Mystical Lights of Love & More: “I Was Made For Sunny Days” by The Weepies
December 28, 2011 at 2:06 pm, by Jonah Rank
“I was made for sunny days,” says Deb Talan, singing the title of the song.
“And I was made for you,” continues that female half of The Weepies. Through these words, Talan equates her lover with the sunny days of her life.
While this catchy folk-tune speaks for itself, I am moved even more deeply when I recall how, not only are light and love intimately connected in Jewish mystical language, love and light are often embellished with and accompanied by other profound images in Jewish thought.
Since “I Was Made For Sunny Days” is a short song, I’ll offer just 2 short examples of what I’m talking about:
1. Traditionally, the Siddur introduces the morning recitation of “Shema” with three blessings: (1) for light and darkness (“yotzer or uvorei choshekh“), and peace and wholeness (“oseh shalom uvorei et hakkol“); (2) for the luminous celestial spectacles (“yotzer hamme’orot“); and (3) for the Divine choice of loving the people Israel (“habbocher be’ammo yisra’el be’ahavah“). (Note: I like to think of the people Israel as something more abstract than the Jewish people.)
In this sequence of prayers, we verify God’s presence in the light of God’s universe–a universe that, when truly lit up, reveals the light of Divine love.
2. In the mystical work the Zohar, we read of a trio of interrelated bodies: kudesha berikh hu (“the Holy Blessed One”), oraita (“the Projection” or “the Light,” as in “the Torah“), and yisra’el (“the people Israel”) (Aharey Mot, 73a). The Zohar says that each of these three essences is connected to the others (“telat dargin inun mitkasherin da beda“).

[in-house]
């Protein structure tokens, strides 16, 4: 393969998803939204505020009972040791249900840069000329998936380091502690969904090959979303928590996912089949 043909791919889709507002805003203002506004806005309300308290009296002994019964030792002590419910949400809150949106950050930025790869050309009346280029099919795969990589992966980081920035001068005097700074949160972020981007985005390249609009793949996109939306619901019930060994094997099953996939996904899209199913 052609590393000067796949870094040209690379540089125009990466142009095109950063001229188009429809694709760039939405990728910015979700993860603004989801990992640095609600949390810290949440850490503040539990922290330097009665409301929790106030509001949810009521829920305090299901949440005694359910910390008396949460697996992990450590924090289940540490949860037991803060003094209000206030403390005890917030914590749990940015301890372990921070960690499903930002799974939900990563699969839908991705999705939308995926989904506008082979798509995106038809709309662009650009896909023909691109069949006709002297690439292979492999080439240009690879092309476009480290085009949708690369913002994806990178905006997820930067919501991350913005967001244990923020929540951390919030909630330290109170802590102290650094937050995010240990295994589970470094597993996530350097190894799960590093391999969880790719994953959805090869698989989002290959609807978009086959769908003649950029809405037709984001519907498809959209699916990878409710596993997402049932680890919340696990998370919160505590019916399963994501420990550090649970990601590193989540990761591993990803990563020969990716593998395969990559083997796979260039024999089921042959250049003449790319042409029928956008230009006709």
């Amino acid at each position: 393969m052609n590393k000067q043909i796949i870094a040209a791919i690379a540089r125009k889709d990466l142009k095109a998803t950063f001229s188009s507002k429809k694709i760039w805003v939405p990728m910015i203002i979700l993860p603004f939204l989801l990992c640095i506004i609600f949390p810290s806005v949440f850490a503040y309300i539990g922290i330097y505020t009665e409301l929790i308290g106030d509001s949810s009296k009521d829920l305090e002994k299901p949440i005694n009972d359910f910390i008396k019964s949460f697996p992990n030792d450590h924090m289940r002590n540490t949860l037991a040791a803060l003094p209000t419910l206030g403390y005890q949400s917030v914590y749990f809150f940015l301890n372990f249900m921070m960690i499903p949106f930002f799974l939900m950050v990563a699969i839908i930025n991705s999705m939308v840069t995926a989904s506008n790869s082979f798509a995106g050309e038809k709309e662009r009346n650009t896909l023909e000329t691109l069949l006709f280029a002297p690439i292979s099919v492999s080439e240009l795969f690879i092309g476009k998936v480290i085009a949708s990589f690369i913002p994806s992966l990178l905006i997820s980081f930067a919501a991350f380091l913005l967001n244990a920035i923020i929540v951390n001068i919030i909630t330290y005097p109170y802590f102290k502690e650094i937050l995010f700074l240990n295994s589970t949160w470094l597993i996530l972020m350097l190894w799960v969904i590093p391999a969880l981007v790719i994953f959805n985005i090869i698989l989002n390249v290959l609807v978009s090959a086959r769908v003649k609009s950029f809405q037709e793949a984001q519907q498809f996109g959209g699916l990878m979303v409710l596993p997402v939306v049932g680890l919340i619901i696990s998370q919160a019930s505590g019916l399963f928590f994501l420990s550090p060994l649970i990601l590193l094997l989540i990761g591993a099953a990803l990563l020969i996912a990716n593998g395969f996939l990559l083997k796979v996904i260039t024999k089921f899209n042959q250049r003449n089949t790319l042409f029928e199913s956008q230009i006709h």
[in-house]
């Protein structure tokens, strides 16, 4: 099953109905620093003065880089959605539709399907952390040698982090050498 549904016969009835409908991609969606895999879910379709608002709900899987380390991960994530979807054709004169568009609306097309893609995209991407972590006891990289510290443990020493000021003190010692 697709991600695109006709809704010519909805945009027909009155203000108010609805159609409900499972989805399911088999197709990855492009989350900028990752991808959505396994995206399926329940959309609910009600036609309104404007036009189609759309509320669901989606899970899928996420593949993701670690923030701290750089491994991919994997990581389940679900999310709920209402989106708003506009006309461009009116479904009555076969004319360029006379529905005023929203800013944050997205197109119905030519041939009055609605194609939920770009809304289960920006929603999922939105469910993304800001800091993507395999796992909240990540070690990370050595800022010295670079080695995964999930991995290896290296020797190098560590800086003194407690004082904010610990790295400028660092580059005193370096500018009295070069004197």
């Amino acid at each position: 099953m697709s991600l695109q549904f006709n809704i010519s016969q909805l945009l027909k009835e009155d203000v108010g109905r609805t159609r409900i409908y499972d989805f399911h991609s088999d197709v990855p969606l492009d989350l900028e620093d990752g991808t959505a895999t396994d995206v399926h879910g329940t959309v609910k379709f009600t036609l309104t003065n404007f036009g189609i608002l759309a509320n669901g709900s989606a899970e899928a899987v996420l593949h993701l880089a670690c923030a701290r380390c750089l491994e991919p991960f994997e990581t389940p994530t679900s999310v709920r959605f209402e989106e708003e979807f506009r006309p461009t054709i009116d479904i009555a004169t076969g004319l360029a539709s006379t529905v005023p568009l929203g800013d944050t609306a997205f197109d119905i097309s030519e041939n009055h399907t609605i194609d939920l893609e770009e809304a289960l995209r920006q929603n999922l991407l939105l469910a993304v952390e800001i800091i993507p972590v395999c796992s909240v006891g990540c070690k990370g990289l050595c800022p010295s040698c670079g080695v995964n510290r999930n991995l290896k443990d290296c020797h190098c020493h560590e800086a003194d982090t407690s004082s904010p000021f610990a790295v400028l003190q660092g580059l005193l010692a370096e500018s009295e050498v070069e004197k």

From this much, we can gather that all Divine matter is touched by that beloved people Israel, for they explore the world using the light of God’s creation. It is precisely their bond of love with God that permits the people Israel to light up the universe.
The motif of light as love (or vice versa) appears in many American songs, and Be My Thrill is not the only CD where you can hear this metaphor. So too, the two Jewish texts cited above are just a few of many, many Jewish texts that see light as a gateway to love or love as the throughway of enlightenment.
Chanukkah distinguishes itself as a festival of lights in a very dark season.
In a messianic dream–or at least a romantic dream–Talan confesses to the object of her affection she hoped he might save her “from the dark side of the moon.” But not only did he lead her out of the darkness, Talan says, “you still light up the room.”
Talan’s lover is Divine in nature, and Talan’s lover is Israel-like in spirit: eternally beloved and continually illuminating.
But, now I’d love to hear from you, friends…
In dark times, where do you find light? Where do you find love?
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